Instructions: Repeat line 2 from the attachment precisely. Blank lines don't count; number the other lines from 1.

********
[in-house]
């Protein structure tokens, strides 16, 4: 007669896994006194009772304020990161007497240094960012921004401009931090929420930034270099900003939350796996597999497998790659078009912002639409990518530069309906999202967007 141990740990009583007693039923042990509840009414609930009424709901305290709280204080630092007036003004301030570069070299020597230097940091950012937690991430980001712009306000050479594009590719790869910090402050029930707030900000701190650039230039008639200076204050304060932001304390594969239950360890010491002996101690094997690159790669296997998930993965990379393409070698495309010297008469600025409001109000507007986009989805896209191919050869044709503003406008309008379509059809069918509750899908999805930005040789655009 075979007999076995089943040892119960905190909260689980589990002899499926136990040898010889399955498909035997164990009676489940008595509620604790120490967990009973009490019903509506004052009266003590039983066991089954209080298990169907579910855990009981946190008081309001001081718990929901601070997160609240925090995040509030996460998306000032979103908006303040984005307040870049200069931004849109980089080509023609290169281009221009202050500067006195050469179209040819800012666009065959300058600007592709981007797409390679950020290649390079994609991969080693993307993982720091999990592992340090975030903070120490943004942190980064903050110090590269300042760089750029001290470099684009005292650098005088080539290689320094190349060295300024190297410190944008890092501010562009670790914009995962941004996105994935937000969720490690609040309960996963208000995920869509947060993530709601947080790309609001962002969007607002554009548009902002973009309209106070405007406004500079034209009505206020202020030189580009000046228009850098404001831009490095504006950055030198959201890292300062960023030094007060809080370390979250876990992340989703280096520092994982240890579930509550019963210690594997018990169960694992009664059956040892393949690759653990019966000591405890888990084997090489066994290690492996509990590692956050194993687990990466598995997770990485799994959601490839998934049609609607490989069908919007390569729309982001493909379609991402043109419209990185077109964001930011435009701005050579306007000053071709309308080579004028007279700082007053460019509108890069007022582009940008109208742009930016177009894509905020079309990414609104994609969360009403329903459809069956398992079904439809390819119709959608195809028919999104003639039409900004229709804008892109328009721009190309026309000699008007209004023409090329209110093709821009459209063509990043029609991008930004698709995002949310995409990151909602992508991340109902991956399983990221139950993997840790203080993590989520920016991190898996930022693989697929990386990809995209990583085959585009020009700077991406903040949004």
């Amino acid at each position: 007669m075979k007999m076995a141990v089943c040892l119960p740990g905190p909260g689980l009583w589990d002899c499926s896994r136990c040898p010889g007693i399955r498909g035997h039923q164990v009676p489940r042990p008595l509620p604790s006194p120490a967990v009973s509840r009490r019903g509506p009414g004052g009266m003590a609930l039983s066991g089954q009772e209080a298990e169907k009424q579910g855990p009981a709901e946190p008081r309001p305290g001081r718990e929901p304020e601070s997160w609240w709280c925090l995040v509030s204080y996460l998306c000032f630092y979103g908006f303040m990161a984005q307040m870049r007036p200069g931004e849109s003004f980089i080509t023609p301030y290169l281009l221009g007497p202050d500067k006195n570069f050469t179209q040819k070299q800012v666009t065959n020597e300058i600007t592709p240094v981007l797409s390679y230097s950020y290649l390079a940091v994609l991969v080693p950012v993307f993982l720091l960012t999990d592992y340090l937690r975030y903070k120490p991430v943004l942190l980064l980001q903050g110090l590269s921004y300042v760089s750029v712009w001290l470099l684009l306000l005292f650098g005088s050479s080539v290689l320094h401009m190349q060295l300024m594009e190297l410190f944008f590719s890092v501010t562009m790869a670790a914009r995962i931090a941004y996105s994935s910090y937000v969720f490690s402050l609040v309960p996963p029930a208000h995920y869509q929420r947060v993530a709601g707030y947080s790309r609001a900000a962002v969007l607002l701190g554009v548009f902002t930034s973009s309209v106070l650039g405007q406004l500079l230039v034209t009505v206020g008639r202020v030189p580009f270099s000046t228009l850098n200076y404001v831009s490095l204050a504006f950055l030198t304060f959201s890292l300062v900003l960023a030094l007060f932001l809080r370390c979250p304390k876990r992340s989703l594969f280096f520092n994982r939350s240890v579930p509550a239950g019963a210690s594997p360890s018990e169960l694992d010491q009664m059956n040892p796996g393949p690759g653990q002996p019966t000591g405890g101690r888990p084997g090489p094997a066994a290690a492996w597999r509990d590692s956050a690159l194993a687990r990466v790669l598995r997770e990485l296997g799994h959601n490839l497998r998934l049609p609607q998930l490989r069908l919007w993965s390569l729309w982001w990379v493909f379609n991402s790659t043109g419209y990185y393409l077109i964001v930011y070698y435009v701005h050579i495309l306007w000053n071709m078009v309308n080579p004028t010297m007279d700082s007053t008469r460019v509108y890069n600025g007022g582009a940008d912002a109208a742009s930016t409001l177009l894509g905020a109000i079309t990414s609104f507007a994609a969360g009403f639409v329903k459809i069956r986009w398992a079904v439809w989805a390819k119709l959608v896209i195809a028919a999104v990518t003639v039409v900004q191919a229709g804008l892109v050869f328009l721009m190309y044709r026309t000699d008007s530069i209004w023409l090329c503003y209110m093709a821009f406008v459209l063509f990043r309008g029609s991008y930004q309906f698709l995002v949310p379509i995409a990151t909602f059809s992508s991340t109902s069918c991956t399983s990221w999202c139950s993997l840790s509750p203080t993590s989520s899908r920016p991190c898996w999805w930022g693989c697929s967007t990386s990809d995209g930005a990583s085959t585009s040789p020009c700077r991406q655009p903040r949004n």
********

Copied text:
């Protein structure tokens, strides 16, 4: 007669896994006194009772304020990161007497240094960012921004401009931090929420930034270099900003939350796996597999497998790659078009912002639409990518530069309906999202967007 141990740990009583007693039923042990509840009414609930009424709901305290709280204080630092007036003004301030570069070299020597230097940091950012937690991430980001712009306000050479594009590719790869910090402050029930707030900000701190650039230039008639200076204050304060932001304390594969239950360890010491002996101690094997690159790669296997998930993965990379393409070698495309010297008469600025409001109000507007986009989805896209191919050869044709503003406008309008379509059809069918509750899908999805930005040789655009 075979007999076995089943040892119960905190909260689980589990002899499926136990040898010889399955498909035997164990009676489940008595509620604790120490967990009973009490019903509506004052009266003590039983066991089954209080298990169907579910855990009981946190008081309001001081718990929901601070997160609240925090995040509030996460998306000032979103908006303040984005307040870049200069931004849109980089080509023609290169281009221009202050500067006195050469179209040819800012666009065959300058600007592709981007797409390679950020290649390079994609991969080693993307993982720091999990592992340090975030903070120490943004942190980064903050110090590269300042760089750029001290470099684009005292650098005088080539290689320094190349060295300024190297410190944008890092501010562009670790914009995962941004996105994935937000969720490690609040309960996963208000995920869509947060993530709601947080790309609001962002969007607002554009548009902002973009309209106070405007406004500079034209009505206020202020030189580009000046228009850098404001831009490095504006950055030198959201890292300062960023030094007060809080370390979250876990992340989703280096520092994982240890579930509550019963210690594997018990169960694992009664059956040892393949690759653990019966000591405890888990084997090489066994290690492996509990590692956050194993687990990466598995997770990485799994959601490839998934049609609607490989069908919007390569729309982001493909379609991402043109419209990185077109964001930011435009701005050579306007000053071709309308080579004028007279700082007053460019509108890069007022582009940008109208742009930016177009894509905020079309990414609104994609969360009403329903459809069956398992079904439809390819119709959608195809028919999104003639039409900004229709804008892109328009721009190309026309000699008007209004023409090329209110093709821009459209063509990043029609991008930004698709995002949310995409990151909602992508991340109902991956399983990221139950993997840790203080993590989520920016991190898996930022693989697929990386990809995209990583085959585009020009700077991406903040949004």